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No Easy Grace

No Easy Grace



Some years ago I married my son and his wife at St. Paul’s Chapel at Columbia University. There were roughly two hundred in attendance. A significant portion of them were Korean because the bride is Korean-American. For us it was a big deal. For the bride’s family it was an even bigger deal. Literally it was a merging of two families, of two cultures and two traditions. There was a showering of blessing and of beneficence. The guests attended because of social obligations, family obligations, friendship, political reasons and for religious reasons. After all, it was the sacrament of marriage. It was a joyous occasion. There was a feast the night before, on the day of the wedding and on the day after.

Some of us have had smaller, more intimate weddings. Faye and I were married in a tiny chapel at the base of Harkness Tower by Ken Coleman, the Episcopal chaplain at Yale. There was a grand total of seven. My in-laws did not attend, because the Roman Catholic Church did not approve of inter-faith marriages. Whether one approves or not, a marriage, big or small, is a public and social event and it can be weakened by being too small.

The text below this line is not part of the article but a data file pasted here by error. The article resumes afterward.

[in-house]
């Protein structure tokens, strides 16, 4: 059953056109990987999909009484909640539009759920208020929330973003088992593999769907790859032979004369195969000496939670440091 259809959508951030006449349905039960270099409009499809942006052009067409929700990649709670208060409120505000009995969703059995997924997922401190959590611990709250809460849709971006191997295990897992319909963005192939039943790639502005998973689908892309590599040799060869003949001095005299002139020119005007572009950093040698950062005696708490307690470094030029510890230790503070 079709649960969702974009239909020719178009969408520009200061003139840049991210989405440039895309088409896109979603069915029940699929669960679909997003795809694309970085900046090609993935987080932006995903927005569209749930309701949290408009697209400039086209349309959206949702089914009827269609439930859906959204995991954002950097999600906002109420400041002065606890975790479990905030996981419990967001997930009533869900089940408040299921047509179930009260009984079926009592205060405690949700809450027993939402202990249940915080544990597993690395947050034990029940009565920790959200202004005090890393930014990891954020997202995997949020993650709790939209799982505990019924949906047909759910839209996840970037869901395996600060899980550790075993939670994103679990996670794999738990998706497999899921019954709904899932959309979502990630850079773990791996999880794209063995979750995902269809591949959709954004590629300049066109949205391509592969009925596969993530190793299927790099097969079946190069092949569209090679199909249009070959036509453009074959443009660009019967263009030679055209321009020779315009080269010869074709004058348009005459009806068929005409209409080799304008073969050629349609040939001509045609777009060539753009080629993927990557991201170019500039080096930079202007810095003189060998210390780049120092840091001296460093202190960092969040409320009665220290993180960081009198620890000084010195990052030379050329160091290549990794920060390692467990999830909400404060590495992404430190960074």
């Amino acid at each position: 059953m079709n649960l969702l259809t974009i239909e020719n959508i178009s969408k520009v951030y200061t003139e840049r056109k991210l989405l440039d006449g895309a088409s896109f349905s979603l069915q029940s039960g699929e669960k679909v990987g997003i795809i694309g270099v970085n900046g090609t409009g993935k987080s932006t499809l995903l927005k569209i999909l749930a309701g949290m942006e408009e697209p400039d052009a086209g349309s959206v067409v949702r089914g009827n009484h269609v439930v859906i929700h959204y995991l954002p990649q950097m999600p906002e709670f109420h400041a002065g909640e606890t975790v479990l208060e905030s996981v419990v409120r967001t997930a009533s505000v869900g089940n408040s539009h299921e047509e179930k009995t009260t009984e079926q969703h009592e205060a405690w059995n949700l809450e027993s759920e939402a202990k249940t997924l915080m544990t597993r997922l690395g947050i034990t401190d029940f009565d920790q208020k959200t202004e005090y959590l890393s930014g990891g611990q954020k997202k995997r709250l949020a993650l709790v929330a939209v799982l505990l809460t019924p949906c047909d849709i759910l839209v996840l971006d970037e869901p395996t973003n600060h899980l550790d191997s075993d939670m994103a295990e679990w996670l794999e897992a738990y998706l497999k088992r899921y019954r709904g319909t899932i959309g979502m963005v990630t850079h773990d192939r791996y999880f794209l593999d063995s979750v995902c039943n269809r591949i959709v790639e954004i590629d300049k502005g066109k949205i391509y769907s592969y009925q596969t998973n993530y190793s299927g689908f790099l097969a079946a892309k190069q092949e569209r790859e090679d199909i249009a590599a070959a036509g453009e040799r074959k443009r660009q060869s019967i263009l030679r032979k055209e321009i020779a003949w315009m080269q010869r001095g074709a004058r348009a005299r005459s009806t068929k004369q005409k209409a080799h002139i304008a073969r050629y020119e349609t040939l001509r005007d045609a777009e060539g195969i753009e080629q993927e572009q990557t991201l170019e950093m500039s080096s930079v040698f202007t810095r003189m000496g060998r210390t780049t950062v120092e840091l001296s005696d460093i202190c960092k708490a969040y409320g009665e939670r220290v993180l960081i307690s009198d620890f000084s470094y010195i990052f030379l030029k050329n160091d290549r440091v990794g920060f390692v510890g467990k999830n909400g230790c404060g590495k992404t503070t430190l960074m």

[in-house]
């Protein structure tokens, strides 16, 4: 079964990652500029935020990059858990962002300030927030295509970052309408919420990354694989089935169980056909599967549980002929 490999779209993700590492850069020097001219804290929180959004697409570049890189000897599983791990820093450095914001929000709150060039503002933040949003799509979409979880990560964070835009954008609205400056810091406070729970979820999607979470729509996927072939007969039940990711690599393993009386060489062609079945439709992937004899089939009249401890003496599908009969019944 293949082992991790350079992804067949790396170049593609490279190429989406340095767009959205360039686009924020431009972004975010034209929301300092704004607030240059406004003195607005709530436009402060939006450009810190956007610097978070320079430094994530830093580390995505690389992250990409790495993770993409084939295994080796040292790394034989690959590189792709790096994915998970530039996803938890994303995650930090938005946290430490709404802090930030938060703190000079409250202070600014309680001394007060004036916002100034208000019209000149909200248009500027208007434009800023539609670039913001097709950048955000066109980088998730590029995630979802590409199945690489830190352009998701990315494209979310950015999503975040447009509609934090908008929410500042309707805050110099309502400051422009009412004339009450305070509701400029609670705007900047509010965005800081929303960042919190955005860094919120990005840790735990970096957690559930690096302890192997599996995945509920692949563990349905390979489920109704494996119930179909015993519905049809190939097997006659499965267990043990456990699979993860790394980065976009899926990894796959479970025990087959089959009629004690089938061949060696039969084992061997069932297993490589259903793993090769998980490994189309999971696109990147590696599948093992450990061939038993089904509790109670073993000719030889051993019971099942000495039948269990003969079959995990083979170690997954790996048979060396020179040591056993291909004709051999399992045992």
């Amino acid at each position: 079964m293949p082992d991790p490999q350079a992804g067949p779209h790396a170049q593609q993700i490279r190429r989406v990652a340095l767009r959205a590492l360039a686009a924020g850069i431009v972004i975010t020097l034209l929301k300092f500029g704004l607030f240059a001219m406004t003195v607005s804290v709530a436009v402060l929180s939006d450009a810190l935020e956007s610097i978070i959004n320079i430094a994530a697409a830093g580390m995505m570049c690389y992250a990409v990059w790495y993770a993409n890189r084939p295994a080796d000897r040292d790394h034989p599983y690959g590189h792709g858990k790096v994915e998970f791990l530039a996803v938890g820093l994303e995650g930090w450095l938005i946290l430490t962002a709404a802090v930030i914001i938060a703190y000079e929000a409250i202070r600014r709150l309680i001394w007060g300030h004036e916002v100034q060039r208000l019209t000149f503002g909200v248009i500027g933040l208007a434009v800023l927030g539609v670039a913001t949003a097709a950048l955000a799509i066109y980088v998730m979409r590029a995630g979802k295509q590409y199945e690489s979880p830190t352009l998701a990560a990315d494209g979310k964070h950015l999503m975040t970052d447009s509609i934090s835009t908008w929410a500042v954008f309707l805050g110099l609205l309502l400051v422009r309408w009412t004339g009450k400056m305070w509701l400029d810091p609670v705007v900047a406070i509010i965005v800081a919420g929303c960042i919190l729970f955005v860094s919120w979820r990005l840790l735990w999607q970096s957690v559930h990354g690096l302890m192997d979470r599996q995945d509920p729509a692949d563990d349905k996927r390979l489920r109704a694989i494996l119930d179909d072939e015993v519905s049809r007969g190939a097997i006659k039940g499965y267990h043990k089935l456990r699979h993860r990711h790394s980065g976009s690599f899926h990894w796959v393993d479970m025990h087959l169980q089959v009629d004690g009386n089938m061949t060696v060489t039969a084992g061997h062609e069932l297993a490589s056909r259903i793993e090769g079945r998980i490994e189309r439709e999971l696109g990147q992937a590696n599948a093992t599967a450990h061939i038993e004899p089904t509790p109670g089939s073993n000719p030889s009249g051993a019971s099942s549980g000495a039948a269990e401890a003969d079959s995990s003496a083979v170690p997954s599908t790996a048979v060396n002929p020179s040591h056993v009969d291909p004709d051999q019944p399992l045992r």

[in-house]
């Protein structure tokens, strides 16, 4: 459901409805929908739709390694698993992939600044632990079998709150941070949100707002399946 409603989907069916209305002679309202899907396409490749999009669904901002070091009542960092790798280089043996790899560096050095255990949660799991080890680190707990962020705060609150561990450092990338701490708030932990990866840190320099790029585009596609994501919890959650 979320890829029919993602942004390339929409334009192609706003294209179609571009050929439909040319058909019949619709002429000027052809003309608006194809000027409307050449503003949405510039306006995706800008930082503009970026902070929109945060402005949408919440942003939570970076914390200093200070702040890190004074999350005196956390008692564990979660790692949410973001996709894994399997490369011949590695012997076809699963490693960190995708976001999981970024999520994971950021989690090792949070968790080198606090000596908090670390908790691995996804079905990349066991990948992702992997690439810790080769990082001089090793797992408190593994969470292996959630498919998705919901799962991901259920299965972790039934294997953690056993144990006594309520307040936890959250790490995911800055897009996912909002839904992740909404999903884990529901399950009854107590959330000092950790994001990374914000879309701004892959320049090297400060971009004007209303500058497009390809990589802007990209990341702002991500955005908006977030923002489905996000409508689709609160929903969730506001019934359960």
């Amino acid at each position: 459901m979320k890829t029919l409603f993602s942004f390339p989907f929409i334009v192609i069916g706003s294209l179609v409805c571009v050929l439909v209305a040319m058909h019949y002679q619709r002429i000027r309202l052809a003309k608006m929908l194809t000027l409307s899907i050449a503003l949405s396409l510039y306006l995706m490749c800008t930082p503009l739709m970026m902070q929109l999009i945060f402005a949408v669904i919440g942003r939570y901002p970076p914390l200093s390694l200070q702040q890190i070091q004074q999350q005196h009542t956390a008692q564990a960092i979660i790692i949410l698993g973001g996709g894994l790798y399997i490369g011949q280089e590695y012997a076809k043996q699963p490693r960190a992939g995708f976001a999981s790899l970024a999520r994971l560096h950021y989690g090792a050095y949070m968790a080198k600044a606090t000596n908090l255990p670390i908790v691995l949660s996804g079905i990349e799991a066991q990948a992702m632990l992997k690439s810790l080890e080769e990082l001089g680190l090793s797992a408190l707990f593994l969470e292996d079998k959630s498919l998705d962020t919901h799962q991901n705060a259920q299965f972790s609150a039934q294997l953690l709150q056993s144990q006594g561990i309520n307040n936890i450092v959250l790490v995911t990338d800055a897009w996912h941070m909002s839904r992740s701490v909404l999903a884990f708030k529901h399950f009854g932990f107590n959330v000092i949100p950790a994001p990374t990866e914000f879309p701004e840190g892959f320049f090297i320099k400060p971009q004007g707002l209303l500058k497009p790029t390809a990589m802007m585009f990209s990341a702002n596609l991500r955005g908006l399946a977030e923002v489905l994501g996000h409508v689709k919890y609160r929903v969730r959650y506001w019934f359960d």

To not go is a rejection of the event. There is a personal/public insult whether that is intended or not. For the bride or groom it can be humiliating, and it can be humiliating to those who are extending the hospitality and hosting the event.

I learned this the hard way when after graduation one of my college roommates got married. When George invited me to the wedding I said, “No thanks, George. Now don’t be insulted, but I really don’t care whether you get married or not. It is not just part of my concerns. Go ahead and get married, but be careful because I think Ruth is just like your mother. In fact, George, you really are marrying your mother.” Wrong thing to say! George doesn’t speak to me now. (But seriously, she is just like his mother.)